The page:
Poisson Spot

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This Demonstration shows the interference pattern produced by light diffracted through a small disk in a plane perpendicular to the propagation direction of the light waves. You can adjust the wavelength of the light and set the observed domain to examine details of the interference pattern. The bright spot in the center of the concentric interference rings is called the Poisson (or Arago) spot. This phenomenon cannot be explained by geometric optics, in which the obstacle is opaque. But, using wave optics, the observed phenomenon can be described accurately. Light penetrates behind the object because of diffraction of light waves. The spot at the center is the consequence of the constructive interference of light waves diffracted on the edge of the disk, its central position being determined by the symmetry of the disk. The Poisson spot is further evidence for the validity of wave optics.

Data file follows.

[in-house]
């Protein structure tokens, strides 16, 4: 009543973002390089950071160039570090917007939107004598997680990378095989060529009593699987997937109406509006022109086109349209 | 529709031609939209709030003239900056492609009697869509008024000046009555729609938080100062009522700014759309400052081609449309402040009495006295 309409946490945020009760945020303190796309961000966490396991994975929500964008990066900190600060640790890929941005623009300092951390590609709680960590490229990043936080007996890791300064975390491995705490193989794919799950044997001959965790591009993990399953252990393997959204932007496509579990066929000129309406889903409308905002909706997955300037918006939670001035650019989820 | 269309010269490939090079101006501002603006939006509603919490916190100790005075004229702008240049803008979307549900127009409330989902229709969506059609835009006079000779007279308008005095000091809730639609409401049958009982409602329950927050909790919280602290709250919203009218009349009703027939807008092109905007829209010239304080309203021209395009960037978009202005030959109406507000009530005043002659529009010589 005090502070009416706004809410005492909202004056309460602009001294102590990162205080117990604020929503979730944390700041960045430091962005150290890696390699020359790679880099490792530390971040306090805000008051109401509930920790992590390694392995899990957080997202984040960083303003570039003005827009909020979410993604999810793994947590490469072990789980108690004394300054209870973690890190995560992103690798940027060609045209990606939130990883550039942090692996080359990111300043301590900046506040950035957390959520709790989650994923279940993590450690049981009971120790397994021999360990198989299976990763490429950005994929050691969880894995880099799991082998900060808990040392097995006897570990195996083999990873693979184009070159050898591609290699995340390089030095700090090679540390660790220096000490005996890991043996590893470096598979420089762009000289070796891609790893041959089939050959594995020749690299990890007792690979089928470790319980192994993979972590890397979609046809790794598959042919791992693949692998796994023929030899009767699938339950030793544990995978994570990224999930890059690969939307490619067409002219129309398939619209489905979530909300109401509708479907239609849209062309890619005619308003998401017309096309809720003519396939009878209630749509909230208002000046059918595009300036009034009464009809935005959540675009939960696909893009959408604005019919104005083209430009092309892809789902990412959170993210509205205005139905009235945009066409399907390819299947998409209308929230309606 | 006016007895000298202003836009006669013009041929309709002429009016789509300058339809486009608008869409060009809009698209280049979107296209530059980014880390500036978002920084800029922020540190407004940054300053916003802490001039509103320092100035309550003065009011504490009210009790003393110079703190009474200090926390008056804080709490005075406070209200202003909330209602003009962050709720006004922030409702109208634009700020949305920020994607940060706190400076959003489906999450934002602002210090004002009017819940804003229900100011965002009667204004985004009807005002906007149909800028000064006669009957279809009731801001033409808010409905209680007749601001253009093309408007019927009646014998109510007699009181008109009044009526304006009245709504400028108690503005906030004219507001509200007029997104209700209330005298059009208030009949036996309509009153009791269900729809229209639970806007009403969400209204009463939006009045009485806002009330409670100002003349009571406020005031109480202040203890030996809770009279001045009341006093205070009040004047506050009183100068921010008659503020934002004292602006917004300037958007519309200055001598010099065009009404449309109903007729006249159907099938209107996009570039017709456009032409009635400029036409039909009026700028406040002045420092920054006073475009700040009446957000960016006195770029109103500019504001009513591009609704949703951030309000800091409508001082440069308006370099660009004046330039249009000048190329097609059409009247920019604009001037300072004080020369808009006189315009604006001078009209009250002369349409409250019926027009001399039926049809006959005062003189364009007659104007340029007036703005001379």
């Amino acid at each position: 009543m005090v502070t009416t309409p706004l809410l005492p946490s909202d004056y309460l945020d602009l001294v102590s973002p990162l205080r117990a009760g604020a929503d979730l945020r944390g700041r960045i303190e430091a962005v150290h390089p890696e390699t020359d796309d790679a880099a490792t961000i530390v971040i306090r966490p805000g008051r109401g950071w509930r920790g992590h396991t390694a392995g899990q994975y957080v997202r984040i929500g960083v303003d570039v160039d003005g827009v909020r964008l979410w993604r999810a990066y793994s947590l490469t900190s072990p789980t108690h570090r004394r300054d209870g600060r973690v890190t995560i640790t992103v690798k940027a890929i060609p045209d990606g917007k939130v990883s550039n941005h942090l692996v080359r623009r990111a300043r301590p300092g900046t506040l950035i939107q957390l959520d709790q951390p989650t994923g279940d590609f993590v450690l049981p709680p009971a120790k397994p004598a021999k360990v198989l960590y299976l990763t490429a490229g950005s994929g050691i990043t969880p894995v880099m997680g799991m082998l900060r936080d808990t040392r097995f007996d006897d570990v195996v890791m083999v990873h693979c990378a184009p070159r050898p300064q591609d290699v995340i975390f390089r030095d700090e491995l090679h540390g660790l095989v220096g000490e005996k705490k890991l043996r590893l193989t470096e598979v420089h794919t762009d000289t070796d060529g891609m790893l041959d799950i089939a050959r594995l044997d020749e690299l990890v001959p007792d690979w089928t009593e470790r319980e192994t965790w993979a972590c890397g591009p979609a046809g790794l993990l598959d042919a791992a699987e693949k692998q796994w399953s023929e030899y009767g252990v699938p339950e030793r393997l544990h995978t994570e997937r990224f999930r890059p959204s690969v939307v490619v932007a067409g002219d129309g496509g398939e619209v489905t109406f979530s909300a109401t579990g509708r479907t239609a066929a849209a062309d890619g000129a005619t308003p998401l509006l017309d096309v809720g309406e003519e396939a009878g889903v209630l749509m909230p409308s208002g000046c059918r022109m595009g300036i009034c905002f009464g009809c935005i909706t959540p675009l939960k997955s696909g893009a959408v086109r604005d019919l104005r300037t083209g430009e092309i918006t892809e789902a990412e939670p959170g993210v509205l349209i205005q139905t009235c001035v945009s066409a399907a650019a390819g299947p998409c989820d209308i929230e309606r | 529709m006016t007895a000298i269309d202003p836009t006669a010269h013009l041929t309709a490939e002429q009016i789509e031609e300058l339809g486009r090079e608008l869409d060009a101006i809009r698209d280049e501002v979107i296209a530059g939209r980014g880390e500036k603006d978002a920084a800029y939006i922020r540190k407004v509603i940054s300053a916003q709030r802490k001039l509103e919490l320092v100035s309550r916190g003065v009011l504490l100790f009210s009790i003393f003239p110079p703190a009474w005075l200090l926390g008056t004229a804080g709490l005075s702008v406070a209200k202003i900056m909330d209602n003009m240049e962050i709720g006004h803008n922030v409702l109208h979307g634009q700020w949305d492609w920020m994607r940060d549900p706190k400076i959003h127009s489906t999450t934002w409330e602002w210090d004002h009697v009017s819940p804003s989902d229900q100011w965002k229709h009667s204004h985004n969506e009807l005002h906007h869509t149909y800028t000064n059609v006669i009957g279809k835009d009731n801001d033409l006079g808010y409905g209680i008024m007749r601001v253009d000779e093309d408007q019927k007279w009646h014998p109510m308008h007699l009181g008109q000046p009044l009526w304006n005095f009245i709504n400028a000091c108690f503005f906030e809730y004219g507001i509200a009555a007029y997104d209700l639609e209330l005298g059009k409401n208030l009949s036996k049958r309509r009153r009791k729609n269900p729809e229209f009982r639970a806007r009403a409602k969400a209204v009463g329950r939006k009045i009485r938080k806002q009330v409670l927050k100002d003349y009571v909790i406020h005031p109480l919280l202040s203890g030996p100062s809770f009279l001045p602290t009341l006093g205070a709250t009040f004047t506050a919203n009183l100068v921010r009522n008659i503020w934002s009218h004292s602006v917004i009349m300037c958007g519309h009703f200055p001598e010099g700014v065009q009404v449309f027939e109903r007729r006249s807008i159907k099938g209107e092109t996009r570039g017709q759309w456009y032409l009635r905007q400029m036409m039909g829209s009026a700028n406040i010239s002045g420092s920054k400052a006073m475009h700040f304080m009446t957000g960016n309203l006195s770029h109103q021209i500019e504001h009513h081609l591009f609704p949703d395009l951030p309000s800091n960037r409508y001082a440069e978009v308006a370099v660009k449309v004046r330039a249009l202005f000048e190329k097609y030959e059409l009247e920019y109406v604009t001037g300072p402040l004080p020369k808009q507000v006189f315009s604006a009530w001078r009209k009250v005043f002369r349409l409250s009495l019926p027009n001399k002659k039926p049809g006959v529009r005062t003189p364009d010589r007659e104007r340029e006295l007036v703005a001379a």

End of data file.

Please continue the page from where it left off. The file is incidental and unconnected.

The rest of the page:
The formula used in this Demonstration gives a very good approximation for the intensity of light, especially in the direction of the optical axis through the center of the pattern. The radius of the disk in this simulation is 20 micrometers. In a real experiment, except for the central bright spot, interference rings are hardly visible to the naked eye because the intensity difference between the Poisson spot (peak) and the external rings is relatively large. This large difference is eliminated in this Demonstration so that the outer interference rings can be seen.


Contributed by: Gábor Angler (March 2011)
Open content licensed under CC BY-NC-SA




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